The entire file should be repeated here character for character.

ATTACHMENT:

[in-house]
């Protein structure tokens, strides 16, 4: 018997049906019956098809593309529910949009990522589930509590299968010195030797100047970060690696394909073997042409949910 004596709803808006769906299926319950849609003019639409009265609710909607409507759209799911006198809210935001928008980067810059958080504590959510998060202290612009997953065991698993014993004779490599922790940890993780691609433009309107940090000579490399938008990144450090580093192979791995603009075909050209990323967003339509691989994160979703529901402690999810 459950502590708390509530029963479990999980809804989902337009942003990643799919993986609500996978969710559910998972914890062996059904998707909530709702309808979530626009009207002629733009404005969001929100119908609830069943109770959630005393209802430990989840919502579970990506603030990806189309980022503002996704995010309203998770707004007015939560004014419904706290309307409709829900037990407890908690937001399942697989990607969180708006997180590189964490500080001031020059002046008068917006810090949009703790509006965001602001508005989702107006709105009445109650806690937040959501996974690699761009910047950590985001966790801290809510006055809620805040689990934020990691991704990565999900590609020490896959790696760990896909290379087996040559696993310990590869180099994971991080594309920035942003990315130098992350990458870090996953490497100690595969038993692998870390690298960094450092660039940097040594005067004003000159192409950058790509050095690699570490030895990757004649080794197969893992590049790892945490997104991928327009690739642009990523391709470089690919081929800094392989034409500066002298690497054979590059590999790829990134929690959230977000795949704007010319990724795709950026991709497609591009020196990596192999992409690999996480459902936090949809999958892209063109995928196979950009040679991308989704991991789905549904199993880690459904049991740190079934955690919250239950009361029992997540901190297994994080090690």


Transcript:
[in-house]
């Protein structure tokens, strides 16, 4: 018997049906019956098809593309529910949009990522589930509590299968010195030797100047970060690696394909073997042409949910 004596709803808006769906299926319950849609003019639409009265609710909607409507759209799911006198809210935001928008980067810059958080504590959510998060202290612009997953065991698993014993004779490599922790940890993780691609433009309107940090000579490399938008990144450090580093192979791995603009075909050209990323967003339509691989994160979703529901402690999810 459950502590708390509530029963479990999980809804989902337009942003990643799919993986609500996978969710559910998972914890062996059904998707909530709702309808979530626009009207002629733009404005969001929100119908609830069943109770959630005393209802430990989840919502579970990506603030990806189309980022503002996704995010309203998770707004007015939560004014419904706290309307409709829900037990407890908690937001399942697989990607969180708006997180590189964490500080001031020059002046008068917006810090949009703790509006965001602001508005989702107006709105009445109650806690937040959501996974690699761009910047950590985001966790801290809510006055809620805040689990934020990691991704990565999900590609020490896959790696760990896909290379087996040559696993310990590869180099994971991080594309920035942003990315130098992350990458870090996953490497100690595969038993692998870390690298960094450092660039940097040594005067004003000159192409950058790509050095690699570490030895990757004649080794197969893992590049790892945490997104991928327009690739642009990523391709470089690919081929800094392989034409500066002298690497054979590059590999790829990134929690959230977000795949704007010319990724795709950026991709497609591009020196990596192999992409690999996480459902936090949809999958892209063109995928196979950009040679991308989704991991789905549904199993880690459904049991740190079934955690919250239950009361029992997540901190297994994080090690």